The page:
I find it easier to describe what a saint isn’t. Top of my list is that a saint isn’t someone whose passion is for a cause that describes his or her own condition or circumstance. Such a person may be called an advocate but that doesnt necessarily denote heroic virtue. I don’t mean that a saintly person can’t champion a cause. It just shouldn’t rank above daily, perhaps hourly praise and love for God: a similar love for creation and all created things for what they are rather than for what they aren’t. I can just manage to love the skill and care involved in the creation of a bedbug, and perhaps the wretched thing has a purpose, although I must trust God on that one and wish he hadn’t bothered, but hand me the bug spray. A saint is found to have prayed hard, adored intentionally, interceded regularly and confessed honestly. It was by performing such tasks that a person became good at sharing love, which isn’t a character trait; it is God’s love. Perhaps being nice or nasty is a character trait, both of  which can be worked on. Being good is a gift from God and increases as a person cooperates with God and loves neighbor. Yes, this is all about love, or rather about loving, but I didn’t mention that because the word has been sentimentalized. It has become all about feelings rather than doings. You can’t feel your way to sanctity. The list of virtues above is applicable as a rule for us all. Rule? Hang on, perhaps that’s our problem. We’ve succumbed to the idea that spontaneity is next to godliness. It isn’t. Being saintly is a hard, disciplined slog.

 

 

As I list these positive virtues I begin to realize why Anglicans are uncomfortable about saints. Their qualities make us feel rather uncomfortable. They are so religious! Anglicans are reticent folk. We don’t wear our hearts on our sleeves and we tend to think that the call to a holy life is fine in theory, but impractical and, well, perhaps a bit odd. We tend to think of clergy in the same way, unless they fall from grace and then we are indignant that they didn’t live up to a standard we think to be impracticable and rather odd. It was by performing religious tasks, that is praying, that a person became good at sharing love, which isn’t a character trait; it is God’s love. I better say that again. Goodness is God’s gift to us. We didn’t inherit it from grandma, or learn it from our parents. The notion that doing good makes us good at praying is an upside-down idea. Praying makes us good at loving.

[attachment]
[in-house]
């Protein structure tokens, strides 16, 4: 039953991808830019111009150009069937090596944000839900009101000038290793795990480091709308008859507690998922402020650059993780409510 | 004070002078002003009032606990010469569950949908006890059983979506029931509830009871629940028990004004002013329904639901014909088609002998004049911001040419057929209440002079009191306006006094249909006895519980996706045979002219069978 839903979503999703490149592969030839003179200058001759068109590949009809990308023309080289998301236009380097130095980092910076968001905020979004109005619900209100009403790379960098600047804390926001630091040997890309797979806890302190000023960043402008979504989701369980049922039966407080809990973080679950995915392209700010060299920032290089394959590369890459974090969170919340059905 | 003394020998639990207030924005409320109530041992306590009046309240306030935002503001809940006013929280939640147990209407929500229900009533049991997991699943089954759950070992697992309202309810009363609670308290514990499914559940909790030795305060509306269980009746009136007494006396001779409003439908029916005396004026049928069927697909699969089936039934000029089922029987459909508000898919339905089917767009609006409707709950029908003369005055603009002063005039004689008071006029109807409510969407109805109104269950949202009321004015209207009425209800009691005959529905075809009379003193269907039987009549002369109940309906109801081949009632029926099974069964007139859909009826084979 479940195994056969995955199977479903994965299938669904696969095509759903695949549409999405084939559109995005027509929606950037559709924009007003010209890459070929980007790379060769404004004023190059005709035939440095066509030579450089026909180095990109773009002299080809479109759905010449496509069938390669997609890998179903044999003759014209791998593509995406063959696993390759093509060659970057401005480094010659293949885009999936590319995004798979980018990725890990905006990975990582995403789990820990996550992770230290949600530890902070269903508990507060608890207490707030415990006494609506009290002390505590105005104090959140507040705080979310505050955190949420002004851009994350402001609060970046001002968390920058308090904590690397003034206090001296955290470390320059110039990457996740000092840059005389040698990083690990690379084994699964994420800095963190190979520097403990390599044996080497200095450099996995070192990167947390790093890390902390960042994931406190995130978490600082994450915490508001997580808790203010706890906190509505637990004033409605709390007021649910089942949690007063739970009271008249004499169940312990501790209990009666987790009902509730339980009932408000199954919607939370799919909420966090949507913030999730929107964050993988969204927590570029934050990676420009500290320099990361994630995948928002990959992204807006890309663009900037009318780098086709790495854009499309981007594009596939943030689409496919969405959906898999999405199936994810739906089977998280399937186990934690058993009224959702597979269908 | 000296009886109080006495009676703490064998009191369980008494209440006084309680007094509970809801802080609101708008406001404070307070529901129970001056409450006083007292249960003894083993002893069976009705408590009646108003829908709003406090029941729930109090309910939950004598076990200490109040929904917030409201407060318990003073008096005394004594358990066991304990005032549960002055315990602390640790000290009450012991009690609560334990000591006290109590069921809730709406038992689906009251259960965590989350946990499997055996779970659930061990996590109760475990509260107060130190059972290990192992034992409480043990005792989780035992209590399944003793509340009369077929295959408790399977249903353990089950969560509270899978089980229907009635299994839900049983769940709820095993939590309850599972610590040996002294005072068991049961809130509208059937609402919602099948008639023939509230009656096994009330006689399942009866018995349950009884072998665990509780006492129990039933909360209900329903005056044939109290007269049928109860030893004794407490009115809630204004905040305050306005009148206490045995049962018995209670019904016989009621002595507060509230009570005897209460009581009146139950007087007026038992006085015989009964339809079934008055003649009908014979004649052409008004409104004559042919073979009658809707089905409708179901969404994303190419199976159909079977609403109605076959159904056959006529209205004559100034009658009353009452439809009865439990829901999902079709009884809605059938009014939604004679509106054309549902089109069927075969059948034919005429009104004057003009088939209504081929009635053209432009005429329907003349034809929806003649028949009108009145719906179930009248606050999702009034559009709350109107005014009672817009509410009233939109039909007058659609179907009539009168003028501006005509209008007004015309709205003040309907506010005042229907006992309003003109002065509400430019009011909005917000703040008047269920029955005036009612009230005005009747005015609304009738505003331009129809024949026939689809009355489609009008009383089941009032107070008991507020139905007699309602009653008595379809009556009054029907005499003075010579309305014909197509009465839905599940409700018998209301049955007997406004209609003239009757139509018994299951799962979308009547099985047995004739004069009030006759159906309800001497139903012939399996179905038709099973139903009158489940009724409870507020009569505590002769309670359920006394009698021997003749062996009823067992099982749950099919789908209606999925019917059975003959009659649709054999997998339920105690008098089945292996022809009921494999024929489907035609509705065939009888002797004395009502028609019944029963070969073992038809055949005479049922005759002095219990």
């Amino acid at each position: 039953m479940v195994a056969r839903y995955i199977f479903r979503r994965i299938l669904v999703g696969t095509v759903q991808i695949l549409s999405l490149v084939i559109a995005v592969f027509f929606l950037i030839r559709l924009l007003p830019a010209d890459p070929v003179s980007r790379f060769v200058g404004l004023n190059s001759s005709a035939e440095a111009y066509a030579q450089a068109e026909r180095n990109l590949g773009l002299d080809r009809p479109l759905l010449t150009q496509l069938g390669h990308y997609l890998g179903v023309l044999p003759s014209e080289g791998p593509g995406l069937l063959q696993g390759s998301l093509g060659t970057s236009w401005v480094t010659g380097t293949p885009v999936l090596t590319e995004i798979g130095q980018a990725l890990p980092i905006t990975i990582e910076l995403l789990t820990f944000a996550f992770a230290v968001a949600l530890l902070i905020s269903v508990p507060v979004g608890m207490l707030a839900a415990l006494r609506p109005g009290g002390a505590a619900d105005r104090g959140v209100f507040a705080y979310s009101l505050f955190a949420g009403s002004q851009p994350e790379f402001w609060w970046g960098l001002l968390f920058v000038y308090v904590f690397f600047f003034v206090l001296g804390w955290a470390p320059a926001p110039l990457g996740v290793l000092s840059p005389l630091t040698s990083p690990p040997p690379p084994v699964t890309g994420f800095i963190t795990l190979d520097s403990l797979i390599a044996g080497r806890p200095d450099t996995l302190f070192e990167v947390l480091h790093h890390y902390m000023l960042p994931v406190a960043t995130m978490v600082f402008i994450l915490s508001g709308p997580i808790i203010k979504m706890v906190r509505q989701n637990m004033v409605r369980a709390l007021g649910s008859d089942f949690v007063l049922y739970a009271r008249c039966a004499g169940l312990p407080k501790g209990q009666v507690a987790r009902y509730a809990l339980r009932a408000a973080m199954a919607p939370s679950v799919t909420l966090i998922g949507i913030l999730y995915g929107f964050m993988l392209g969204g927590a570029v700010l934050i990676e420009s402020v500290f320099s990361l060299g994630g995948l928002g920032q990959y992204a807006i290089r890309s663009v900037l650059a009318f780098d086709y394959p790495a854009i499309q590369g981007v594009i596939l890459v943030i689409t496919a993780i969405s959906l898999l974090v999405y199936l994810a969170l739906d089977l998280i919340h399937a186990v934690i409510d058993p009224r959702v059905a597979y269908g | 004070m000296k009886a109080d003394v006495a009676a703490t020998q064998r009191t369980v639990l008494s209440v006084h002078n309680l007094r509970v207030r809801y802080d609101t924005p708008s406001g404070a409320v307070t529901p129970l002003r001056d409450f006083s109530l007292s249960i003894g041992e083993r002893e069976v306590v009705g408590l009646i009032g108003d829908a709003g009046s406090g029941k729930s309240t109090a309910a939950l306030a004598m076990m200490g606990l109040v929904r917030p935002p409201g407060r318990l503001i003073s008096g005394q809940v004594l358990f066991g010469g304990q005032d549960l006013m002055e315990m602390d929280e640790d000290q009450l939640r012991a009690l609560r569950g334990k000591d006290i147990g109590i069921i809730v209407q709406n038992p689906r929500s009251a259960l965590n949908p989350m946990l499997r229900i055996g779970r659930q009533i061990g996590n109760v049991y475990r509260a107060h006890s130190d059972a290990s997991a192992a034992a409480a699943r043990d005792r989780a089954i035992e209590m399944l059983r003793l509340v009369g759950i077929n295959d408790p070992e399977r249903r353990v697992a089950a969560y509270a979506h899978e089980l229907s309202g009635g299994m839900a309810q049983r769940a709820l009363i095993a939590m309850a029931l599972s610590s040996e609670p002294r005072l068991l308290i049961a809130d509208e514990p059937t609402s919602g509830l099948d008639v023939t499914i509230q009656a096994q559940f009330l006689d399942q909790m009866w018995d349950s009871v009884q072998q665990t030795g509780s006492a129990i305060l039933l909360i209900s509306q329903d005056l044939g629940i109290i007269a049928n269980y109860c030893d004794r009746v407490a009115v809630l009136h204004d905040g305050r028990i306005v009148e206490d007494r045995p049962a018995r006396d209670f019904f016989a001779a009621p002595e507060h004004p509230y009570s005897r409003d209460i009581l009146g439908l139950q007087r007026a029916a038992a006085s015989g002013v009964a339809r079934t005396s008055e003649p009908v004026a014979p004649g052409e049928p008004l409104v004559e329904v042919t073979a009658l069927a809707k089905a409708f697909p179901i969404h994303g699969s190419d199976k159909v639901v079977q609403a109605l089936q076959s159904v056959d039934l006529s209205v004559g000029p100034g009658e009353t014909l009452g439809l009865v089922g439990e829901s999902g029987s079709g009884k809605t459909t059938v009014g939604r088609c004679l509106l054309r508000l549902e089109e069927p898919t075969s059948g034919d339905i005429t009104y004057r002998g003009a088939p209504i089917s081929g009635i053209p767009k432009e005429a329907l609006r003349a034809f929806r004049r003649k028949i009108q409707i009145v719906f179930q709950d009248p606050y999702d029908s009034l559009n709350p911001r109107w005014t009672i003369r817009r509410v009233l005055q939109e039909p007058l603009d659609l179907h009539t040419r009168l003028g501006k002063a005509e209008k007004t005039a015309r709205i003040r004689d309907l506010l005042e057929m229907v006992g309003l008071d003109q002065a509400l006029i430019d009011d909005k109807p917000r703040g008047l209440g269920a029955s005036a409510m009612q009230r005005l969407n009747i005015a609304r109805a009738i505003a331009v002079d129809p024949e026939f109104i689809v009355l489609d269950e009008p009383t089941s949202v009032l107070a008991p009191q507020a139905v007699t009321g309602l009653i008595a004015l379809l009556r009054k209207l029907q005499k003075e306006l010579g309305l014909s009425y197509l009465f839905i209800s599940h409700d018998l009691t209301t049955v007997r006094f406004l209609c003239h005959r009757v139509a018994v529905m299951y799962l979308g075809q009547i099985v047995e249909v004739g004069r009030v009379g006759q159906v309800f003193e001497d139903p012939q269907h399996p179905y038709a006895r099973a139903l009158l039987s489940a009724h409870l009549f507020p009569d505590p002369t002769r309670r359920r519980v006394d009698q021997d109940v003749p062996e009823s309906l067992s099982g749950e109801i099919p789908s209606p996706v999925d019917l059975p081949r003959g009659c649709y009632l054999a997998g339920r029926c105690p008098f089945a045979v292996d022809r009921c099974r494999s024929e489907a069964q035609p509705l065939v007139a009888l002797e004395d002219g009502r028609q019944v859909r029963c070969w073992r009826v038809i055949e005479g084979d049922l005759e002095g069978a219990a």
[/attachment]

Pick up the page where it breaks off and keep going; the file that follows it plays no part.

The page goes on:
We’ve all probably met a saint without knowing it. Most saints are never canonized and never recognized. Whether recognized or not these holy women and men lift up the Church, its calling and mission and support it by their intercessions. If we get to know a saint, either a living one or one who is much more alive than the living, we will probably experience one of those embarrassing moments, when, in the words of the hymn, “we want to be one too.” What we do at that moment is up to us, or rather a matter of our allowing grace to pierce our cynicism. To succumb to grace (the word grace means gift) is the beginning of a disappointing life. Every time we really try to be saintly we will fail. “Following the good example” of saints, the substitution made in collects for the old idea of asking for their prayers, invites failure. I can no more become saintly by imitating Saint Bede, than I can become a concert pianist by sitting at a piano and imitating one. But perhaps if I practice my scales, and get a teacher, I may learn to knock out a tune on the piano and if I learn how to pray I may become someone who is saintly, probably not very saintly but who knows? I’ve strayed a bit from wondering how someone is recognized as a saint to how one becomes a saint, but I thought if I started by giving suggestions about how you may become saintly you’d be too embarrassed to read on.